Presumptive Democratic presidential nominee Hillary Clinton was in Springfield, Ill., Wednesday where she sought to use the symbolism of a historic landmark to draw parallels to a present-day America that is in need of repairing deepening racial and cultural divides.

The Old State Capitol — where Abraham Lincoln delivered his famous "A house divided" speech in 1858 warning against the ills of slavery and where Barack Obama launched his presidential bid in 2007 — served as the backdrop for Clinton as she spoke of how "America's long struggle with race is far from finished."

Episode 711: Hooked on Heroin

1 hour ago

When we meet the heroin dealer called Bone, he has just shot up. He has a lot to say anyway. He tells us about his career--it pretty much tracks the evolution of drug use in America these past ten years or so. He tells us about his rough past. And he tells us about how he died a week ago. He overdosed on his own supply and his friend took his body to the emergency room, then left.

New British Prime Minister Theresa May announced six members of her Cabinet Wednesday.

Amid a sweeping crackdown on dissent in Egypt, security forces have forcibly disappeared hundreds of people since the beginning of 2015, according to a new report from Amnesty International.

It's an "unprecedented spike," the group says, with an average of three or four people disappeared every day.

The Republican Party, as it prepares for its convention next week has checked off item No. 1 on its housekeeping list — drafting a party platform. The document reflects the conservative views of its authors, many of whom are party activists. So don't look for any concessions to changing views among the broader public on key social issues.

Many public figures who took to Twitter and Facebook following the murder of five police officers in Dallas have faced public blowback and, in some cases, found their employers less than forgiving about inflammatory and sometimes hateful online comments.

As Venezuela unravels — with shortages of food and medicine, as well as runaway inflation — President Nicolas Maduro is increasingly unpopular. But he's still holding onto power.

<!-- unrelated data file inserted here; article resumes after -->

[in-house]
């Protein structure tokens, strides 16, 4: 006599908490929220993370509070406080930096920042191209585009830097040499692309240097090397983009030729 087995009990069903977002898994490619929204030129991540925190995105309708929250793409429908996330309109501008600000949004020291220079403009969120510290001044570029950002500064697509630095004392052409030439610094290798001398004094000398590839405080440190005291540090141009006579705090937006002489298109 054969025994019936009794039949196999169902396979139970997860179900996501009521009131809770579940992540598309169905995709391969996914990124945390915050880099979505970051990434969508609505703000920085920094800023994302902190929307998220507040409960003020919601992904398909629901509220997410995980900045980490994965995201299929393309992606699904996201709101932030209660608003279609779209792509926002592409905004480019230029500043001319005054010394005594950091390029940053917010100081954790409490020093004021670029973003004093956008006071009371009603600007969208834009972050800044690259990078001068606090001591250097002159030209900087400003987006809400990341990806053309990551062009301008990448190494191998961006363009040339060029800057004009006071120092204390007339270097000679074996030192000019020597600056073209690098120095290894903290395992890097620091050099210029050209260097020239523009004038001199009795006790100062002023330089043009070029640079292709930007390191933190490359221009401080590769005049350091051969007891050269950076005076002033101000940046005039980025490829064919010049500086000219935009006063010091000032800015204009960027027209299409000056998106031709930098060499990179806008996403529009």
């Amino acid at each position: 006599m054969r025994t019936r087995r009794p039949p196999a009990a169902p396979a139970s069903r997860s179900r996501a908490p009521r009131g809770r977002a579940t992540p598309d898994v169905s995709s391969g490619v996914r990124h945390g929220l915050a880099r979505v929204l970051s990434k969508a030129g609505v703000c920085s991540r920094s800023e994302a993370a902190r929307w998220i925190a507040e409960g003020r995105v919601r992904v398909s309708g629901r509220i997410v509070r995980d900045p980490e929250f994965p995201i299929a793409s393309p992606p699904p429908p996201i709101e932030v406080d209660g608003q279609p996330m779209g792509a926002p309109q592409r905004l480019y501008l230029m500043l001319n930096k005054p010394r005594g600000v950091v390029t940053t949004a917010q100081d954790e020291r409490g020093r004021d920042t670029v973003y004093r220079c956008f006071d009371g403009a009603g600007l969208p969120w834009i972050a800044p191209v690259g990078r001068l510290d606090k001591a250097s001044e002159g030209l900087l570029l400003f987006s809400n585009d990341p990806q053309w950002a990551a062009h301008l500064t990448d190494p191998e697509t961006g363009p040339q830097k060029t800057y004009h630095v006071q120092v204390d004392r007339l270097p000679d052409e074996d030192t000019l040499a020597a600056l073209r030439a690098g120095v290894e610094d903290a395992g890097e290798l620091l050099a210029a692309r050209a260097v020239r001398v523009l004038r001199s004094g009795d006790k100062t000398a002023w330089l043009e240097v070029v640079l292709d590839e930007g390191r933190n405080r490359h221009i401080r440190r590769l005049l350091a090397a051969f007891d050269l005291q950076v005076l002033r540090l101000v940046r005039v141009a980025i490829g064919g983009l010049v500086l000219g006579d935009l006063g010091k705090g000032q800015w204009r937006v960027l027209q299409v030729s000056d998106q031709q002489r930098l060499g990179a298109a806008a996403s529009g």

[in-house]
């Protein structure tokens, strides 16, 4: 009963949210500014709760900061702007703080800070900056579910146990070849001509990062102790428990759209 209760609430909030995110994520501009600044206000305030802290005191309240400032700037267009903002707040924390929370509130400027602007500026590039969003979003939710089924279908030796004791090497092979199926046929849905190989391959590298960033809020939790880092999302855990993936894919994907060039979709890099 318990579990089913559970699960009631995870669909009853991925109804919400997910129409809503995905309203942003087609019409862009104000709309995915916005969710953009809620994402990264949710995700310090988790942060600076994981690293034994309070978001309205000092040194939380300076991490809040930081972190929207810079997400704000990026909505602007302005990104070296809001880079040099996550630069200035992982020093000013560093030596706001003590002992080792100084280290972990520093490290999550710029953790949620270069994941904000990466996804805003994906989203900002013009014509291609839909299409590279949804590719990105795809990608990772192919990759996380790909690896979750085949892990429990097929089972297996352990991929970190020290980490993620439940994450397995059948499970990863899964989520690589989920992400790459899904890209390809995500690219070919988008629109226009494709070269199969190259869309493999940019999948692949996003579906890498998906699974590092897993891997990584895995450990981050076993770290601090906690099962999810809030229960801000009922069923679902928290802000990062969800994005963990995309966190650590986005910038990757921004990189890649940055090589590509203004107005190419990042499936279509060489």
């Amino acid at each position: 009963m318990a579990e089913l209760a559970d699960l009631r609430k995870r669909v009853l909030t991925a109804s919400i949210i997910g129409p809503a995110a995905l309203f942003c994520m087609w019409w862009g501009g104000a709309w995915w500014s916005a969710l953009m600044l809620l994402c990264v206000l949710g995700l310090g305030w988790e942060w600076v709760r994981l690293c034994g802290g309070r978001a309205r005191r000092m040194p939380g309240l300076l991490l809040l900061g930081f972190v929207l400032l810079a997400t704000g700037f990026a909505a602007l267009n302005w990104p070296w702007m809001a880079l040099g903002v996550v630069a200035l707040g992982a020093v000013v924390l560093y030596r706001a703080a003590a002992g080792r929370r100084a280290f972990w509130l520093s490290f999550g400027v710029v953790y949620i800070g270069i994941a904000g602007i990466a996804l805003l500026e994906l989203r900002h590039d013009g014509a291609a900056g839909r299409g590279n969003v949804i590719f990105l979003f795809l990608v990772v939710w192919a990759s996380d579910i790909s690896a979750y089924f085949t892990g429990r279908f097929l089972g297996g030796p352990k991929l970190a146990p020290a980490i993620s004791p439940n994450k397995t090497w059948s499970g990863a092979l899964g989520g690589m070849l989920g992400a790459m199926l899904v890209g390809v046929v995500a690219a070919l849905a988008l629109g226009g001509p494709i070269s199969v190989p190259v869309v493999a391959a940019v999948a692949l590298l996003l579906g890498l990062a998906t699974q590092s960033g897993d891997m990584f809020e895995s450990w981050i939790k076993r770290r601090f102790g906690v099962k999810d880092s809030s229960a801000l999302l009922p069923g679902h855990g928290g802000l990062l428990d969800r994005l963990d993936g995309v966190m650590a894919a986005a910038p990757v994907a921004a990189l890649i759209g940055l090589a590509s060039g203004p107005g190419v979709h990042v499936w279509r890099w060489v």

"The truth in Venezuela is there is real hunger. We are hungry," says a man who has invited me into his house in the northwestern city of Maracaibo, but doesn't want his name used for fear of reprisals by the government.

The wiry man paces angrily as he speaks. It wasn't always this way, he says, showing how loose his pants are now.

Ask a typical teenage girl about the latest slang and girl crushes and you might get answers like "spilling the tea" and Taylor Swift. But at the Girl Up Leadership Summit in Washington, D.C., the answers were "intersectional feminism" — the idea that there's no one-size-fits-all definition of feminism — and U.N. climate chief Christiana Figueres.

Copyright 2016 NPR. To see more, visit http://www.npr.org/.

Arizona Hispanics Poised To Swing State Blue

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Malala Yousafzai Awarded Sakharov Prize

Oct 10, 2013
Originally published on October 10, 2013 1:33 pm

Pakistani teenager Malala Yousafzai, who was shot last year by Taliban militants for her advocacy of girls' education, has been awarded the Sakharov Prize for Freedom of Thought by European lawmakers.

The 16-year-old, considered a contender for this year's Nobel Peace Prize, joins previous winners of Europe's top human rights award, including Peace Prize laureates Aung San Suu Kyi and Nelson Mandela.

The Associated Press says former U.S. intelligence contractor Edward Snowden, who leaked NSA secrets to the media, and "a group of imprisoned Belarus dissidents were also in the running for the 50,000-euro ($65,000) award," named after the late Soviet nuclear physicist and dissident Andrei Sakharov.

"The European Parliament acknowledges the incredible strength of this young woman," said Martin Schulz, the president of the EU Legislature. "Malala bravely stands for the right of all children to be granted a fair education. This right for girls is far too commonly neglected."

The AP says "Europe's three major political groups had nominated the schoolgirl in a show of united support for her cause."

Earlier this week, Malala told the BBC that the way forward in Pakistan was to open a dialogue with her attackers.

She campaigned actively for girls' access to school in the Swat Valley area of northwestern Pakistan, which has become a battleground in recent years between Pakistani forces and Taliban militants who oppose education for girls. On Oct. 9, 2012, her school bus was flagged down and boarded by gunmen who identified her by name and shot her in the head.

Copyright 2013 NPR. To see more, visit http://www.npr.org/.